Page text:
Remarkably, the instrument turned out to have a decent sound. He’d achieved his goal of building a mandolin—and that might have been the end of it if it weren’t for an instrument-dealer friend who invited Kurt to accompany him to the International Bluegrass Music Association festival and trade show in Louisville, Kentucky. Once there, the friend suggested he put his instrument on display. The event, in the heart of the bluegrass world and frequented by many of his musical heroes, was an intimidating place to put out a first-attempt instrument for all to see, but after further encouragement, Kurt relented.
Partway through the show, a musician stopped by their table and asked if he could play it. After picking through a few tunes, he offered to buy it on the spot. Kurt was stunned. At first, he hesitated. After all, this was intended to be the only mandolin he was ever going to build, he remembers thinking. Ultimately, he agreed to sell it and, two days later, Kurt watched the musician play the instrument on stage.
“It was really overwhelming, seeing someone play an instrument that I had made,” he says. “It was such a cool feeling.”
The experience was inspiring. Returning home, Kurt made two more mandolins during the next year. Selling those, he tried his hand at building guitars, quickly selling those, too. Slowly he improved his skills and upgraded his tools. Along the way he built a network of mentors in other luthiers to whom he could go with questions or ask for feedback about his work.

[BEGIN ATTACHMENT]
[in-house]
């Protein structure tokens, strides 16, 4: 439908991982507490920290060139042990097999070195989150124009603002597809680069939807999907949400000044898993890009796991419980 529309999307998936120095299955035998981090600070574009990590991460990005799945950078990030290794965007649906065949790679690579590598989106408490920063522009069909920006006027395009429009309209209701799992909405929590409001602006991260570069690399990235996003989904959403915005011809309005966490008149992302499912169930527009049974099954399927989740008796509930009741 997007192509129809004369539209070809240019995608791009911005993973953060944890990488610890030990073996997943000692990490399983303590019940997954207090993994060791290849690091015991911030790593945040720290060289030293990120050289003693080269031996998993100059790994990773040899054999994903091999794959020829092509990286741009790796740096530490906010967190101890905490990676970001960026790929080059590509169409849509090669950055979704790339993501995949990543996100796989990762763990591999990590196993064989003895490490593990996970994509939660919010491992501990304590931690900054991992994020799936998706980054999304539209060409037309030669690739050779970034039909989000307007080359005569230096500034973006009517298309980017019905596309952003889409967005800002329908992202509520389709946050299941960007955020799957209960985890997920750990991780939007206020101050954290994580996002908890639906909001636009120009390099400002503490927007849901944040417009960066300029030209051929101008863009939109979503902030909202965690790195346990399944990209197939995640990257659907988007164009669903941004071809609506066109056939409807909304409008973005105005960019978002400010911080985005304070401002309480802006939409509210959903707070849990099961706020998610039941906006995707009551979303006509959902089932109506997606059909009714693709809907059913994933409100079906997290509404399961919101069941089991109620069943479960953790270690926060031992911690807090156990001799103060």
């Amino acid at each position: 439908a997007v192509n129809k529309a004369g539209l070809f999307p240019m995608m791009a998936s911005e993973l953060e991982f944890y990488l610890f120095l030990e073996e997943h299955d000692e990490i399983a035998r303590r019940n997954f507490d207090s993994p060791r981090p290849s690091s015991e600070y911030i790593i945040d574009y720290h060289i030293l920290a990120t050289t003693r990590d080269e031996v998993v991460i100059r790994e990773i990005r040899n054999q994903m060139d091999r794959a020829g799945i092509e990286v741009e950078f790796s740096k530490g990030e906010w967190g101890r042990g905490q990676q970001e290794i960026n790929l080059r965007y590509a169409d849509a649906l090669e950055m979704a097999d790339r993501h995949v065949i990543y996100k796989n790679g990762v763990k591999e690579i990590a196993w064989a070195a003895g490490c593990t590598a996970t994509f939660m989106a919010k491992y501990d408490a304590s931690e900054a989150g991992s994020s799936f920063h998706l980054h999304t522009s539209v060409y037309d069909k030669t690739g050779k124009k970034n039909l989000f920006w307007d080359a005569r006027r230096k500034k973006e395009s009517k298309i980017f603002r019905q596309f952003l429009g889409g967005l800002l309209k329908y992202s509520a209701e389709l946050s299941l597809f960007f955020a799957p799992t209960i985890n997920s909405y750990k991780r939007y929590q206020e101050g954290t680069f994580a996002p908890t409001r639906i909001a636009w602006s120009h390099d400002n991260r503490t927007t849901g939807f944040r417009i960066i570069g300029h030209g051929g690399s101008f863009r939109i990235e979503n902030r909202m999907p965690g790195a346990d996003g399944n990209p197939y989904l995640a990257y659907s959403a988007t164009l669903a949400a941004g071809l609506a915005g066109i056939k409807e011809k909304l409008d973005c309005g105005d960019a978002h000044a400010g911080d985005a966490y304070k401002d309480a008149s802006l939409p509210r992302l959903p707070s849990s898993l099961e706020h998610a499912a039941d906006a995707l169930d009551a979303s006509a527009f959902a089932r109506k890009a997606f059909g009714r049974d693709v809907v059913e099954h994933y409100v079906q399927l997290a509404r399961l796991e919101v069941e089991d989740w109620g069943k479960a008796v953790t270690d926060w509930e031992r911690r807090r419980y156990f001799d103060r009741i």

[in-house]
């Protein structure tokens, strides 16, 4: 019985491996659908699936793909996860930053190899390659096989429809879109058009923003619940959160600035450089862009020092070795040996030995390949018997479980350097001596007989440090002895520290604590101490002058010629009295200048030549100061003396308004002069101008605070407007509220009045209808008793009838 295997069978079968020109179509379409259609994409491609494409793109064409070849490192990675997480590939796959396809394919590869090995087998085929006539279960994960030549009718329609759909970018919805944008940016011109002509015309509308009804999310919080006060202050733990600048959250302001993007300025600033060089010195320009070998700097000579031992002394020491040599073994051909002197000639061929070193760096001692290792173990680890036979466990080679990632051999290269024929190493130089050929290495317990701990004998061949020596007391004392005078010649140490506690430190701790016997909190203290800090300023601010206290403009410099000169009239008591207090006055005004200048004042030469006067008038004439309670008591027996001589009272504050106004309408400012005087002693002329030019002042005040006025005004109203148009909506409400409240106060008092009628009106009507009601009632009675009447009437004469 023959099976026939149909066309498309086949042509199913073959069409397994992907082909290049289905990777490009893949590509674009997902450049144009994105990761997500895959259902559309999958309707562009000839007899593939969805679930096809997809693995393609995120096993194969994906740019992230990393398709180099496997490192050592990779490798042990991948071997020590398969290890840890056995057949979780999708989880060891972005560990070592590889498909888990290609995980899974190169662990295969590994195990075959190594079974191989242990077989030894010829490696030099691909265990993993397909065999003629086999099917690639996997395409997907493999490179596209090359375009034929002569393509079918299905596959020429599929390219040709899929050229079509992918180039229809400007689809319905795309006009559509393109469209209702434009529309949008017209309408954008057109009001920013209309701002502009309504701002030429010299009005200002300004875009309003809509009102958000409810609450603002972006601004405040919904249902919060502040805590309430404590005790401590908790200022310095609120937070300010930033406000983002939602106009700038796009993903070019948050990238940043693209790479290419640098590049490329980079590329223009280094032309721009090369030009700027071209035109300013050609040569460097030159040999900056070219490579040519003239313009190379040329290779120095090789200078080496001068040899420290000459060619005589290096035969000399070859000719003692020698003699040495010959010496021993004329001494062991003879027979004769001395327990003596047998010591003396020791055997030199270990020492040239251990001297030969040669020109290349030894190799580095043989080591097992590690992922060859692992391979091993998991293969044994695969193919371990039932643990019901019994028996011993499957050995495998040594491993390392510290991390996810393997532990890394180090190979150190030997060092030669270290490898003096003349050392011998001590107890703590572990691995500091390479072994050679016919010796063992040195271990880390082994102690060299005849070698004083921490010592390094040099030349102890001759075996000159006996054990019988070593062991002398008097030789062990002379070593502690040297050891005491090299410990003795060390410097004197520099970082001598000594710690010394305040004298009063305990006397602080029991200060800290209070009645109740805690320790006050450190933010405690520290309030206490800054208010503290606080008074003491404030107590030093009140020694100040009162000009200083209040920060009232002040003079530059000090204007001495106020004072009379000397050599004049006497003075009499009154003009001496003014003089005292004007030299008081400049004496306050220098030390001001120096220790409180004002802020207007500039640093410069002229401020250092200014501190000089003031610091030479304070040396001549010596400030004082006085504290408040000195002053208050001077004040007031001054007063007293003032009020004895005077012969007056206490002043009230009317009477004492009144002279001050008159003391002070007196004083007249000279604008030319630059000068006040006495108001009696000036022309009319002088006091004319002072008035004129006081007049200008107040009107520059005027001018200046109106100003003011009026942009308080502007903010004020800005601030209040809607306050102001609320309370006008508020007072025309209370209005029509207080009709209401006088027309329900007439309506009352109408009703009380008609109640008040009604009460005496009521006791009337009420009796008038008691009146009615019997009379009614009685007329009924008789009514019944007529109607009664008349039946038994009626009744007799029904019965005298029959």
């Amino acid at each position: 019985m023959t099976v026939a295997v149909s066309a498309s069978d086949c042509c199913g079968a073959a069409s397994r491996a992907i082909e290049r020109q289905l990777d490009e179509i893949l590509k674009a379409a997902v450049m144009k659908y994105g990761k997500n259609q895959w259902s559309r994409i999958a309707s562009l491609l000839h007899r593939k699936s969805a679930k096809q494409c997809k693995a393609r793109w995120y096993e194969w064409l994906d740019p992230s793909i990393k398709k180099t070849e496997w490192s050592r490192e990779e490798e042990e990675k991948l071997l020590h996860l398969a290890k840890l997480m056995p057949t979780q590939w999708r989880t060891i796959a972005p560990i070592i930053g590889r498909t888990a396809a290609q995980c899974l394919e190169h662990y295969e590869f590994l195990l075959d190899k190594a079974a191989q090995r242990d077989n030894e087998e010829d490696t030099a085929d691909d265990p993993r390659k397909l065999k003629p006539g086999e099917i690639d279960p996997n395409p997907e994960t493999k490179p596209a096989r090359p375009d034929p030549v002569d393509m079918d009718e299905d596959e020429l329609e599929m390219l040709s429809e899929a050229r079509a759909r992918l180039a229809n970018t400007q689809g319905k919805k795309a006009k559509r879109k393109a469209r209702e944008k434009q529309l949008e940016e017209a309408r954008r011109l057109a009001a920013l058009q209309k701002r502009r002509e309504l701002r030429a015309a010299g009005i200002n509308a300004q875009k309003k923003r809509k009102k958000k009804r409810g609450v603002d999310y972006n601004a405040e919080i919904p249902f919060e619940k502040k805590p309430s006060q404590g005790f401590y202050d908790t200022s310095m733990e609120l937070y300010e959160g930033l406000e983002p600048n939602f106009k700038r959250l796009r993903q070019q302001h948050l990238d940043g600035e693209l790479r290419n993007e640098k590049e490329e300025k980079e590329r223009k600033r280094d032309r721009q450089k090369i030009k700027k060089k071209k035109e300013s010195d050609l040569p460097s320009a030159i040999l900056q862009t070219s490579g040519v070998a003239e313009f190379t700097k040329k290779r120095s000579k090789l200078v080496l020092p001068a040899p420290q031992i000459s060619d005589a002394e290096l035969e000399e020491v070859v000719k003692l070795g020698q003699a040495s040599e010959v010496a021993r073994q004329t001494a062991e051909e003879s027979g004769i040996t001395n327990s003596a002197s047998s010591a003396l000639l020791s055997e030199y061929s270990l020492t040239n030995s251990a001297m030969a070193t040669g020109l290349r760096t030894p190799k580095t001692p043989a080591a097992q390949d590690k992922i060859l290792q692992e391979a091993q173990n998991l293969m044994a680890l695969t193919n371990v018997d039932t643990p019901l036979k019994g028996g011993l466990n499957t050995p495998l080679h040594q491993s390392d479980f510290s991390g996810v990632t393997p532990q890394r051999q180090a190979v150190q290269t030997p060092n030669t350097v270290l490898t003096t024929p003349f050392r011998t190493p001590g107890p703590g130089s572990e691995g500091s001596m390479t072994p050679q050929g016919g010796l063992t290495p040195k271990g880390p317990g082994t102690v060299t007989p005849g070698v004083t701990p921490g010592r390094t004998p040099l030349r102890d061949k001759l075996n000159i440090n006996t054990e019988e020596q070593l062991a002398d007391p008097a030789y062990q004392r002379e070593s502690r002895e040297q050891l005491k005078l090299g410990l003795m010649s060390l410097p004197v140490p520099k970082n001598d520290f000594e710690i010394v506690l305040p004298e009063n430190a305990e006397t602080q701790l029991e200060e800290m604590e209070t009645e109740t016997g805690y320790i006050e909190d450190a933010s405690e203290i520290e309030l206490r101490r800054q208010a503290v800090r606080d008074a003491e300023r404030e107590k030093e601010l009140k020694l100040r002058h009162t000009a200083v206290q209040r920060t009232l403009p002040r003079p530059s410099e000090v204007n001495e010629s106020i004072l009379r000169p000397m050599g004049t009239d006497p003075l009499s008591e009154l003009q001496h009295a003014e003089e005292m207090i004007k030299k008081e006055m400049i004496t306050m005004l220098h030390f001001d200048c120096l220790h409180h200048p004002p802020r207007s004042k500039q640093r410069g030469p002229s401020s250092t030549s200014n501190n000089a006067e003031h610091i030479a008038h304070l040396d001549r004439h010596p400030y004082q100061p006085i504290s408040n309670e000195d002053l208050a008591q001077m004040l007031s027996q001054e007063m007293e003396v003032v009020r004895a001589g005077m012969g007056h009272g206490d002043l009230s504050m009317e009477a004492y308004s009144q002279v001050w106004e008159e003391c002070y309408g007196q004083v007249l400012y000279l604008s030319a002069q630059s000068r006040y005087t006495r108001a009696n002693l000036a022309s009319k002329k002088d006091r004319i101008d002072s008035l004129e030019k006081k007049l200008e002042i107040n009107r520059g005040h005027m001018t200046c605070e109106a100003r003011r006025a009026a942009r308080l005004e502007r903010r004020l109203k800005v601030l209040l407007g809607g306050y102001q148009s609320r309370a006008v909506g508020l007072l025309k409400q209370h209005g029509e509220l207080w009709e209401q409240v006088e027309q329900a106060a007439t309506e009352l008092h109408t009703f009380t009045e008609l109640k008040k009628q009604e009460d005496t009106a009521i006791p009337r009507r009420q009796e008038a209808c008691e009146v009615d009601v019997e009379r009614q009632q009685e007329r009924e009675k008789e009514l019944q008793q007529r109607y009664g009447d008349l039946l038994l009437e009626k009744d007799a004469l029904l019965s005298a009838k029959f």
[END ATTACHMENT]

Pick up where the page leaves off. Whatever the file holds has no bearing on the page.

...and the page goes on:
“Everyone was just so willing to share,” he says. “Even when I was just beginning, these master luthiers who I looked up to would take time to offer suggestions. I feel lucky to have had that.”
These days, Kurt returns that favor by offering his own insights to other luthiers, but he still gets feedback from his colleagues on every instrument he builds. They don’t hold back. The honest critiques are part of the process, akin to how a writer seeks out an editor to read their work after months of toiling.
“Sometimes when you are working so closely on something for so long, it’s tough to see the big picture,” Kurt says. “It’s critical to have a fresh set of eyes and ears to help keep things on course.”
To help retain that imparted knowledge, Kurt keeps a journal with notes about every instrument he has built—what worked, what didn’t, things to try for the next build.
His detailed approach has paid off. Kurt does little in the way of advertising; the instruments he builds are all the marketing he needs. Clients find him by word of mouth, usually after having seen one of his instruments in the hands of a fellow musician. When someone approaches him for a guitar or mandolin, he often tells them to first go and play a variety of instruments from other makers. Then, if they truly feel that one of his builds is the right fit, he will work with them to understand their playing style and what they are looking for from an instrument.